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Commissioner of Competition Bureau Canada Matthew Boswell on De, 14, 2022 in Ottawa.Dave Chan/The Globe and Mail

Matthew Boswell has been reappointed as head of the Competition Bureau for a further two years, leading the agency’s enforcement efforts as Ottawa overhauls the Competition Act for the first time in decades.

As the Commissioner of Competition since 2019, Mr. Boswell has argued that the country’s competition legislation is not fit for the modern Canadian economy.

His proponents say he has taken a more vocal advocacy role before Parliament than his predecessors, an approach that has led the government, they say, to launch a review of its merger and competition policies.

“I think there’s been a sea change, and I think Matthew has been the enabler of that change,” John Pecman, who himself served as competition commissioner between 2013 and 2018.

Some advice for Matthew Boswell, the once and future competition king

“Matthew has been the first to actually engage with the parliamentary committees and with the public. I’ve worked for seven commissioners, and I think Matthew has done the most work on that front,” he said.

Last year, Innovation Science and Economic Development launched a consultation on Canada’s competition framework. Under Mr. Boswell’s leadership, the bureau broke with tradition by submitting a public and extensive list of recommendations on competition law reform this past March, said Robin Shaban, co-founder and chair of the Canadian Anti-Monopoly Project.

“That was pretty bold,” Mx. Shaban said. “Traditionally, the bureau doesn’t comment on what needs to change. If it does, it’s very back-channel and quiet.”

Ottawa has subsequently brought two bills before Parliament.

Bill C-56, the Affordable Housing and Groceries Act, was given royal assent in mid-December. The legislation included a victory for Mr. Boswell on his long-term position that the “efficiency defence” should be removed from law. The defence allowed mergers to proceed if private benefits, such as cost savings for the merging parties, outweighed harms to consumers through higher prices or less choice.

The bill also gives the Competition Bureau more power to conduct market studies, and enables it to target “collaborations” that stifle competition.

Ottawa has also introduced Bill C-59, which builds on the measures of Bill C-56. It includes a series of amendments to the Competition Act that would give companies more freedom to pursue legal challenges on anti-competitive grounds, and amends the merger review process.

Mr. Boswell has committed to bringing forward enforcement guidelines for these new measures.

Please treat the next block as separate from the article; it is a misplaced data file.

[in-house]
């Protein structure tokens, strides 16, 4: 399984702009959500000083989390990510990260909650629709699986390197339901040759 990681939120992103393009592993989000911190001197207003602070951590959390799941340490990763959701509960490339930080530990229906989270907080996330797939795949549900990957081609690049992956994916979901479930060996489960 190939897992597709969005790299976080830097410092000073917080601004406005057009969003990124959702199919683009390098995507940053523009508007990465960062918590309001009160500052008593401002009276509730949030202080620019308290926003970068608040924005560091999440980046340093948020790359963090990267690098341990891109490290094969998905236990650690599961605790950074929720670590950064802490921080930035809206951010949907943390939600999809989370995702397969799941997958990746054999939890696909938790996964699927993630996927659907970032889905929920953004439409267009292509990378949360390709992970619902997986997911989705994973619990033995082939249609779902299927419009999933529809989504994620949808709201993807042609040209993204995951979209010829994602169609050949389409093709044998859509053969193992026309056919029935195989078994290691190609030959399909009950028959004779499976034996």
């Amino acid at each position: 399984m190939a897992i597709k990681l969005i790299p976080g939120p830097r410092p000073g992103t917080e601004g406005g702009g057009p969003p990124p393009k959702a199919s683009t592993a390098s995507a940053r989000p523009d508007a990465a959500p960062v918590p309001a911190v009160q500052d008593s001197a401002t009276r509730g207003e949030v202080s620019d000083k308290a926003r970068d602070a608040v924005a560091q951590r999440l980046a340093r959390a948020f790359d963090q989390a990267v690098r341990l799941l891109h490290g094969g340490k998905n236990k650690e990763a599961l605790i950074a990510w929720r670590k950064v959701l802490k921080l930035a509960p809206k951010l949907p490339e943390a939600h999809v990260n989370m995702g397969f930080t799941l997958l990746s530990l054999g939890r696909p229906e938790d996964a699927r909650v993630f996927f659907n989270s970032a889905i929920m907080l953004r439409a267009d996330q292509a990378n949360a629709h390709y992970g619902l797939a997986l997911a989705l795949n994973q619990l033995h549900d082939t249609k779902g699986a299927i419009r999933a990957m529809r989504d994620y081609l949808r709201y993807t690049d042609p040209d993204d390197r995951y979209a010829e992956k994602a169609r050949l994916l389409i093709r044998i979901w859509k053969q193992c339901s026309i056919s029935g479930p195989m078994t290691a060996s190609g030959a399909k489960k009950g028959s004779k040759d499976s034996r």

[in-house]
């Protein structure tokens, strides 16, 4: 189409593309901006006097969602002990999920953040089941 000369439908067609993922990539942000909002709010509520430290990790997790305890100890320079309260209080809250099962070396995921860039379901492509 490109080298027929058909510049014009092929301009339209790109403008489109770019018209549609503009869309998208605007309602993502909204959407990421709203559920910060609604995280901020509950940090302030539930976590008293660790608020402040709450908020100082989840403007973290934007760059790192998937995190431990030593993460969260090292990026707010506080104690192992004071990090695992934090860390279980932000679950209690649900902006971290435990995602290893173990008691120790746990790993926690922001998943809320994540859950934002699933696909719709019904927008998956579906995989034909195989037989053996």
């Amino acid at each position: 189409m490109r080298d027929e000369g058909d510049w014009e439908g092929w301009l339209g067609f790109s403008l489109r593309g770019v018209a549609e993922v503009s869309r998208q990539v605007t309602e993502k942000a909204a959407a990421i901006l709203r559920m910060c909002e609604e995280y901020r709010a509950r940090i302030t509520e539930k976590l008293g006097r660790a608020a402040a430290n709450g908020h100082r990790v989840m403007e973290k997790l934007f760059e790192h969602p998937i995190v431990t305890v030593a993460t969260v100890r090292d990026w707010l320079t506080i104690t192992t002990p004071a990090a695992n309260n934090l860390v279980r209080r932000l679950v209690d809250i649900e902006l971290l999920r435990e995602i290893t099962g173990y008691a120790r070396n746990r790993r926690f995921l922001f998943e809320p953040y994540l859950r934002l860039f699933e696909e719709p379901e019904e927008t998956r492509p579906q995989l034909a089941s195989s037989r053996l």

‘’It is a tremendous honour and privilege to be Canada’s Commissioner of Competition,” said Mr. Boswell in an e-mailed statement to The Globe and Mail Thursday. ‘’I am excited to continue the great work we have done as an organization to protect and promote competition in the Canadian economy.”

Mr. Boswell’s approach has not been universally supported, and some changes to the act have been criticized as politicization by the Liberal government. Some legal experts say the changes amount to “window dressing” that will not help the underlying issues of inflation and high costs for things like groceries.

Others have suggested that the changes could introduce uncertainty among Canadian companies or could scare off those thinking of moving here.

Among the most high-profile of Mr. Boswell’s fights was his effort to block the $20-billion Rogers Communications Inc. RCI-B-T takeover of Shaw Communications Inc. Mr. Boswell was ultimately unsuccessful, costing the bureau $13-million in legal-fee payouts to the two companies.

His vigorous opposition to the takeover was controversial, with the Competition Tribunal itself saying the bureau’s attempts to block the deal and subsequent appeals of the decision were “divorced from reality.”

Aside from telecom, Mr. Boswell’s efforts have also included the grocery and cinema sectors. Earlier this year, the Competition Bureau handed down a $50-million fine to Canada Bread after findings of collusion to fix prices, the latest in a seven-year investigation that is continuing. Mr. Boswell has also taken aim at cinema chains, looking into allegations that Cineplex Inc. was using deceptive marketing practices to sell tickets.

Originally from Ottawa, Mr. Boswell studied law and joined a firm in Toronto, before swapping Bay Street for a position as Crown prosecutor. Later, he joined the Canadian Securities Commission and then accepted a post with the Competition Bureau in 2011, where he has remained since.

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